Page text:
Sage advice, but it's worth remembering that it was penned before online pornography, sleep deprivation and stress-related low libido became the banes of our sex lives.
… And more sex
"The first essential is to be honest," wrote Jilly. "Don't pretend to be in ecstasies of excitement if you are not, or your partner will assume he is doing the right things to please you."
It's hard to argue with this advice, especially since most of us received our formative sex education from Jilly's books.
The division of labour
The curious thing about How To Stay Married is that its author can go from being thoroughly modern to wincingly backward in the space of a single chapter. "If the wife is working, the husband must be prepared to give her a hand," she opines. "Equally, it's up to the wife to say when she needs help."
This seems fair and progressive, until she asserts that "men detest seeing women slaving in the house" and suggests that working women arrange to work from 8.30am to 4.30pm so that they can rush home to clean, iron and cook before their dear husband arrives home. No wonder Valium became known as Mother's Little Helper during the Sixties…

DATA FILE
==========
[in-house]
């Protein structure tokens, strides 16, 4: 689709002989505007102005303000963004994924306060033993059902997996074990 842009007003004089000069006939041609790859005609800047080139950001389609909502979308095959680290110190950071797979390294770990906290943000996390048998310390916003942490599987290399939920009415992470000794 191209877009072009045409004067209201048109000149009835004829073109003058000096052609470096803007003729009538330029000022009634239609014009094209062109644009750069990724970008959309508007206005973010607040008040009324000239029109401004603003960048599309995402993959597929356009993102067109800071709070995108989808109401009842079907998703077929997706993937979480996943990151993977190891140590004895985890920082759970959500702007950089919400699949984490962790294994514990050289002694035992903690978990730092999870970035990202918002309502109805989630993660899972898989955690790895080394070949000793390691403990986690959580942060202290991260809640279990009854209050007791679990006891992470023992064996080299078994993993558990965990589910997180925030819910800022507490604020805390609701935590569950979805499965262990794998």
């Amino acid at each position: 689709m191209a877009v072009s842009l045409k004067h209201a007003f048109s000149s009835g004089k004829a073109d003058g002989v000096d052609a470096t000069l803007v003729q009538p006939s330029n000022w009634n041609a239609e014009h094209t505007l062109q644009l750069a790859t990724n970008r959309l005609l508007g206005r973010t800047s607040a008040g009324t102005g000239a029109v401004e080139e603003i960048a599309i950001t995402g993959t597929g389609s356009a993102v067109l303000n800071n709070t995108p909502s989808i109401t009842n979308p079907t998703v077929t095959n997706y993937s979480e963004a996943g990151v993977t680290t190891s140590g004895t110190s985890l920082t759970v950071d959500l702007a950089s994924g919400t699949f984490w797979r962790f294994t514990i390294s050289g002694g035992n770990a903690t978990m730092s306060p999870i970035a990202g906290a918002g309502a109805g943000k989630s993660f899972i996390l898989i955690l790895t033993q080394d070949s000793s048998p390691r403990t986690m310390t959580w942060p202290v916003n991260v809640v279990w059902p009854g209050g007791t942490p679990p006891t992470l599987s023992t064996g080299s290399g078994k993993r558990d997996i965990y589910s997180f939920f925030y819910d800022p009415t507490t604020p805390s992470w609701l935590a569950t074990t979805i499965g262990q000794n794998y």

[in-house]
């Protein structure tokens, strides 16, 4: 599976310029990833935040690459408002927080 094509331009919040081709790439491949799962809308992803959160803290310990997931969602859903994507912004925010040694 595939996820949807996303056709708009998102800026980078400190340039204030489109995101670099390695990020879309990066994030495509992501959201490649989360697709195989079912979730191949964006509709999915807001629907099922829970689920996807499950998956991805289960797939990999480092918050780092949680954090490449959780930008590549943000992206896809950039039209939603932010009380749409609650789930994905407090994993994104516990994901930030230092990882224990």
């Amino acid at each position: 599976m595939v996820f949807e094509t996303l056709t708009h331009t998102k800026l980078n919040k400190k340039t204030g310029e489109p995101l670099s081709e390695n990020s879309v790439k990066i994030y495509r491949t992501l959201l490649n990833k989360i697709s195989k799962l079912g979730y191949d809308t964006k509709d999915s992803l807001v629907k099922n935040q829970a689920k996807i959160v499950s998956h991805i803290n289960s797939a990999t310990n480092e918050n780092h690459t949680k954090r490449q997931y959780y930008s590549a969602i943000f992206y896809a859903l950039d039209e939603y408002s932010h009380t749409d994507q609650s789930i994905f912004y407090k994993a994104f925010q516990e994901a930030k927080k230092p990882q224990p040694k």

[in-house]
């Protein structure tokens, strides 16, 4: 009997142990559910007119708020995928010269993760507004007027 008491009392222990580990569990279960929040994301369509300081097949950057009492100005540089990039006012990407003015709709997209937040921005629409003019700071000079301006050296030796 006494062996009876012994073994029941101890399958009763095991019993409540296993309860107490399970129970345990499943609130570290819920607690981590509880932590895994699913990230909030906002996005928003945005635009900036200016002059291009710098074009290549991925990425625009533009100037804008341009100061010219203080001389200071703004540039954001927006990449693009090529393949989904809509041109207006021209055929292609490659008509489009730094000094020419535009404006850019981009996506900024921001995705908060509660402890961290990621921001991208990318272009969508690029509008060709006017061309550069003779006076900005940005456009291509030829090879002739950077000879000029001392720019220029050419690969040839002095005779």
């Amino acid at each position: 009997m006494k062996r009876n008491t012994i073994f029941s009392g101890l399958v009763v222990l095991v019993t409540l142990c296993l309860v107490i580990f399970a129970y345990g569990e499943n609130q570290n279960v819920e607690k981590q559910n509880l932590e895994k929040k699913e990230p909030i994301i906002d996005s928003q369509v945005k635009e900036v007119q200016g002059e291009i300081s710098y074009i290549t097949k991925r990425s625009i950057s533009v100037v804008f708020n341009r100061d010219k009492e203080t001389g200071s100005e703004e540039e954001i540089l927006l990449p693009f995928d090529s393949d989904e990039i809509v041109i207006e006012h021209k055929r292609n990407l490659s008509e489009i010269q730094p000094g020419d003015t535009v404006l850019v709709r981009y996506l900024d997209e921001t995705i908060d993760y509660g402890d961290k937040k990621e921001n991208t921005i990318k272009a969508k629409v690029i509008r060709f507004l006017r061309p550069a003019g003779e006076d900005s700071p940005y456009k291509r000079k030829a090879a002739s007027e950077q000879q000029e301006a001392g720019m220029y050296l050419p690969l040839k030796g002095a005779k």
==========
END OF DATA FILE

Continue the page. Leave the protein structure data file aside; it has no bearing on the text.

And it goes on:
Nothing has changed in the 50 years since Jilly opined that in-laws can be troublesome. "As my mother-in-law once pointed out to me," she wrote, "nobody is ever good enough to marry one's children."
However, her suggestion for softening them up is probably best avoided in the #MeToo era. "The husband's best tack is to flirt with his mother-in-law," she suggested. Really?
"Tell your husband when he looks handsome," wrote the author. "And even if you are the type of man who can't tell a discarded false eyelash from a centipede, compliment your wife on her outfit."
It's hard to argue with this advice almost 50 years later.
Flattery will get you everywhere, now, just as it did then. And yes, a large proportion of men still have no idea what those spindly things on the bedside table are.